Heavy metals like sulfur and nitrogen, so they tend to associate with proteins (which is why fish oil is generally free of heavy metal contamination).

Medium avatar

(10611)

on May 26, 2012
at 09:38 PM

I'm guessing that mercury concentrates in the protein of bottom fish that live around it. I'd stay away from eating their entrails, which would be even more concentrated.

Medium avatar

(10611)

on May 27, 2012
at 01:18 AM

oops 3x is more like it for increased metal concentration in liver and kidneys vs lean meat.

782d92f4127823bdfb2ddfcbcf961d0e

(5231)

on May 27, 2012
at 04:17 AM

Sulfur and nitrogen are not heavy metals. The heavy metal toxins most commonly associated with fish oil are mercury, lead, arsenic, cadmium, and nickel.

1
20203f15287a14924c714eb68a34ce6c

(596)

on May 26, 2012
at 05:12 PM

Thats why i belive in reducing one's exposure to such toxins( not to mention the pathogens transmited due to poorly confinment, fesis contact, and so on) by either grab as many grass fed as you can and fish, and by all means if you get commonly raised meat, poultry get the leanest cuts you can get. I Live with my parents, and I cannot cocntrol all the meat, and sometimes have to eat inferior quality meat, but when i do i make sure it is either chicken breast, turkey or lean cuts of pork.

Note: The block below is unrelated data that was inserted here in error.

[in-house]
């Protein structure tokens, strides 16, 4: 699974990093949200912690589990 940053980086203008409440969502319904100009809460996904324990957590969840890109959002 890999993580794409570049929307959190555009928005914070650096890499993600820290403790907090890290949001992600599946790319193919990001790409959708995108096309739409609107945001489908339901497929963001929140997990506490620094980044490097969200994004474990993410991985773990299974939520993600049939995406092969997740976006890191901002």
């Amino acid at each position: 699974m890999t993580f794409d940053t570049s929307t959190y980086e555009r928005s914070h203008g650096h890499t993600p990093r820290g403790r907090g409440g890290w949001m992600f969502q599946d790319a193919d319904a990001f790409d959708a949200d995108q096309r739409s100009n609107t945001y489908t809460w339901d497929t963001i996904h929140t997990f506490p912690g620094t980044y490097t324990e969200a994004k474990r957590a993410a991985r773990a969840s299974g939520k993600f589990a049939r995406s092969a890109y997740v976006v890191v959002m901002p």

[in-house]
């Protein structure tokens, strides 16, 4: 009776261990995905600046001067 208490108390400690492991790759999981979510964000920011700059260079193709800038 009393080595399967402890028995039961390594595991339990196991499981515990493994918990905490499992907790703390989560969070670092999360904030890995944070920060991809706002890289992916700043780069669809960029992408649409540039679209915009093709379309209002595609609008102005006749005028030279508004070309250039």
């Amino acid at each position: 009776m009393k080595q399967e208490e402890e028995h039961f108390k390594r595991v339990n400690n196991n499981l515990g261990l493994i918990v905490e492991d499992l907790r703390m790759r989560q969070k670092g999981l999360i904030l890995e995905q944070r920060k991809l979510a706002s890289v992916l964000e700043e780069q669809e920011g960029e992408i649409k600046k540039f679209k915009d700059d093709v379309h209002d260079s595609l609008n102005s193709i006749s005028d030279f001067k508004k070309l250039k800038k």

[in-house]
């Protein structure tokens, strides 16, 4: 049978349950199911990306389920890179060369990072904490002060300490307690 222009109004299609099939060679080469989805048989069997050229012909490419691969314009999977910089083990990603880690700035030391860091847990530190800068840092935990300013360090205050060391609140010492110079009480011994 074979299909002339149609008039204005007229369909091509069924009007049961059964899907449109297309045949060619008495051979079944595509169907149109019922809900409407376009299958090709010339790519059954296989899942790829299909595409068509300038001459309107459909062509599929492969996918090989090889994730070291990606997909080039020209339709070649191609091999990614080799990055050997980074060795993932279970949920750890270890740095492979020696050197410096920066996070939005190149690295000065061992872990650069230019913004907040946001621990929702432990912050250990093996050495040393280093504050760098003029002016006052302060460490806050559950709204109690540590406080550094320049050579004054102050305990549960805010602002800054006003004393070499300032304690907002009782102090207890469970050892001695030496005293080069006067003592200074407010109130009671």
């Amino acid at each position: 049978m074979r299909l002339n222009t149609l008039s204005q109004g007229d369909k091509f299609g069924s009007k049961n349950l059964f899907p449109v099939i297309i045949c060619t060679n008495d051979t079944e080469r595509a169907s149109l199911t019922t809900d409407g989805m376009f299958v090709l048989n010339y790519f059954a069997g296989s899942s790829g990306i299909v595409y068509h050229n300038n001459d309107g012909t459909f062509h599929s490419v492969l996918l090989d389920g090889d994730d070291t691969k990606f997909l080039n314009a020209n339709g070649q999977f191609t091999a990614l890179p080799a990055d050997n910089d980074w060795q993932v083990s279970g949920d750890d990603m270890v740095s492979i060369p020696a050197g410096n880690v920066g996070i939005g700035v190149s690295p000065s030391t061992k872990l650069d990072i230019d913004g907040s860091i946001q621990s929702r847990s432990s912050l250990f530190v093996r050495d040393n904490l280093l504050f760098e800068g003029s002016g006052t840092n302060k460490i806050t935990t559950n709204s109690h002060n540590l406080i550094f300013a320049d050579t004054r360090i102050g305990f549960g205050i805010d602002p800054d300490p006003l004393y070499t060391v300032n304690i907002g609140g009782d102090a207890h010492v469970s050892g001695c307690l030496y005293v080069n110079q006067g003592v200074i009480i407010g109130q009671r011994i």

I'm now grasping for the Summer to come, since with it will come the sardines and mackarel, and we have fish barbecues at least one time per week. YUM

0
4c889a21961e6790290f724048f69aca

on May 26, 2012
at 05:13 PM

I remember reading somewhere that our bodies don't release toxins as our fat cells shrink. Breast feeding is the only mechanism for toxins to leave our fat cells.

194d8e8140425057fe06202e1e5822a7

(3979)

on May 26, 2012
at 06:15 PM

"Breast feeding is the only mechanism for toxins to leave our fat cells." ...you're gonna have to back that one up...

4c889a21961e6790290f724048f69aca

(30)

on May 26, 2012
at 06:23 PM

I'll try to find the literature...

43f469552cfd3be73fc88a9821b14986

on May 26, 2012
at 05:14 PM

Scary stuff Diane.

4c889a21961e6790290f724048f69aca

(30)

on May 26, 2012
at 07:22 PM

Ok, I guess, fat loss due to diet and exercise does release toxins into the blood stream, but it appears to me that the most efficient mechanism for the toxins to leave the body altogether is thru breast feeding. Good reason to clean up our environment. I'm not convinced that "detox diets" or procedures work. Probably the best way to optimize the removal of toxins from your body, is to do everything possible to support the function of your liver.

4c889a21961e6790290f724048f69aca

(30)

on May 26, 2012
at 07:28 PM

Also...just as the benefits of breast feeding outweigh the risks of potential toxin exposure, the benefits of eating responsibly raised animals and their fat outweigh the risks. Big takeaway? A perfect world would be a cleaner one, where toxins are not ingested in the first place. I will focus my energy towards the environment and away from the pseudoscience of "detox" diets and procedures.